As for mammograms, we think of these as wonderful, life saving tests, but over the past few years as data as been analyzed, it has turned out they, too, are probably overused and result in detection of "lesions" which are over treated and which may not actually need to be removed. Yes, they can be life saving but the profit motive and well intentioned desires may have clouded our visions about the virtues of mammograms.  
In fact, the old joke that more people live off cancer than die from it may be illustrated by the overuse of mammograms. The issue is not settled, but it is not a good example of how much better we do in the USA, but how we may oversell tests which add expense but not quality to care. Too often in the US, we squander resources on things which do not benefit the public health in America.

We spend more money in the last 8 weeks of life doing things like putting people on respirators and putting in feeding tubes which is money poorly spent. The patients aren't thanking us for it. Sometimes the families insist on it, but the patients aren't thanking us. Yes, a national health care system might tell us what we don't want to hear, but it is a good thing it tells us what we need to hear.

Bernie, did not address the problem Ombamacare ran into because of the rule that patients could not be denied because of pre existing conditions: Insurance companies quickly discovered with all those sick people on their ledgers they were losing money. This was predictable.  
This truth allowed  Cruz to make his one good point--there are five states with only one insurance company left offering health insurance in the state:  insurance companies have fled the health care field.  Forced to take on people who really need healthcare is the ultimate nightmare for any commercial insurance company serving its stockholders:  the last thing an insurance company wants is people who actually need health care.

Obamacare was so injured in childbirth, it was doomed to a short life. The wonder is, it did as much good as it did. Costs fell nationwide and care expanded. (A portent of things which might be, if a single payer system ever emerges.)  Obamacare was killed by a thousand cuts, by the health insurance industry most of all. It became not the instrument to rescue the national health and well being but the tool to rescue health insurance companies.  

The only way to make a system work which will accept all the sick people,  is to require all the healthy people, who outnumber the sick, are paying premiums, as happens with Medicare. 

Health insurance as a commercial enterprise is a bad bet looking for a way out. The mission of a national health insurance plan like Medicare is to provide care. In that sense, it's mission is to spend money, not make money. This is exactly the opposite with commercial health insurance which Ted extols as the best possible option for healthcare and the public health.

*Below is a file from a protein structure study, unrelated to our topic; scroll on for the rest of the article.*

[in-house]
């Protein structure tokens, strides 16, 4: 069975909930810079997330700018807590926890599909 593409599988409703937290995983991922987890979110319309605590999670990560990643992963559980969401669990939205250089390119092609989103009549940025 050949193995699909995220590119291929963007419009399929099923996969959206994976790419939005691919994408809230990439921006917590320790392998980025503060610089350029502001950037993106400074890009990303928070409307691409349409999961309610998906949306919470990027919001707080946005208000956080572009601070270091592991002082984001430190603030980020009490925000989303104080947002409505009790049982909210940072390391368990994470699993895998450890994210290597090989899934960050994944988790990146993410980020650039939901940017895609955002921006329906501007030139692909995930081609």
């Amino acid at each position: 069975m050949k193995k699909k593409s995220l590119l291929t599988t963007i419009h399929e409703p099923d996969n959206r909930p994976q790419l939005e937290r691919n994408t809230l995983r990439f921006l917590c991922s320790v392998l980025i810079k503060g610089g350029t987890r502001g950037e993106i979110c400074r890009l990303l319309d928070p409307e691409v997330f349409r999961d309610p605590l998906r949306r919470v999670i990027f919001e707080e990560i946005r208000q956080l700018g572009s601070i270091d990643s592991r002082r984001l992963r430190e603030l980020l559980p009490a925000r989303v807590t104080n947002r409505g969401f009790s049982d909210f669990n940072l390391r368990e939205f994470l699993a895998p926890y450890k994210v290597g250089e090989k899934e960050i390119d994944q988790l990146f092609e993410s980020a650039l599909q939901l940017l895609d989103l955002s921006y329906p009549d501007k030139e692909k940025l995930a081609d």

Bernie did say the solution was Medicare for all. He did say we ration medical care by class--the rich getting good care and whatever care they wish, while the poor go without because they have lost insurance. 

But Bernie never made a coherent cogent argument that medical care is the one part of our economy for which the profit motive is poisonous and destructive rather than something which drives innovation and higher levels of effort.  And to make any health care system work, the entire nation has to accept it wants to create it, as it has decided with Medicare.  

The Swedes do not want to pay for health insurance for the Spaniards. The Brits do not want to pay for health care for the Greeks. This is because the Swedes don't like the Spaniards all that much and the Brits aren't crazy about the Greeks.  Americans do not want to pay for other Americans. They have to be made to do it. They are forced to pay Medicare taxes.  But, in the long run, Americans are glad they paid into Medicare and into Social Security.

Sometimes, you have to force people to do what's good for them, because you do not want to wind up supporting people when their luck runs out. 

That's the argument Bernie Sanders should have made.

Ted Cruz had nothing new to say. He just enjoyed himself with a slick version of Green Eggs and Ham, thinking he'd scored lots of points by telling horror stories about unfortunate patients which have no relevance to formulating policy for systems of medical care. 
Well, actually, he did have one new thing to say: Cesarean Sections are the new measure of quality of care in the American health care system. You can't say the Republicans do not break new ground on public health.
These stories are the Obamacare version of Trump's stories about the rapist Mexican immigrant or the kid who became autistic after a measles vaccine.  
Is this really the best the Republicans have to offer?
If these two are really in charge of guiding thinking in Washington about shaping a workable health care system, Heaven Help Us All.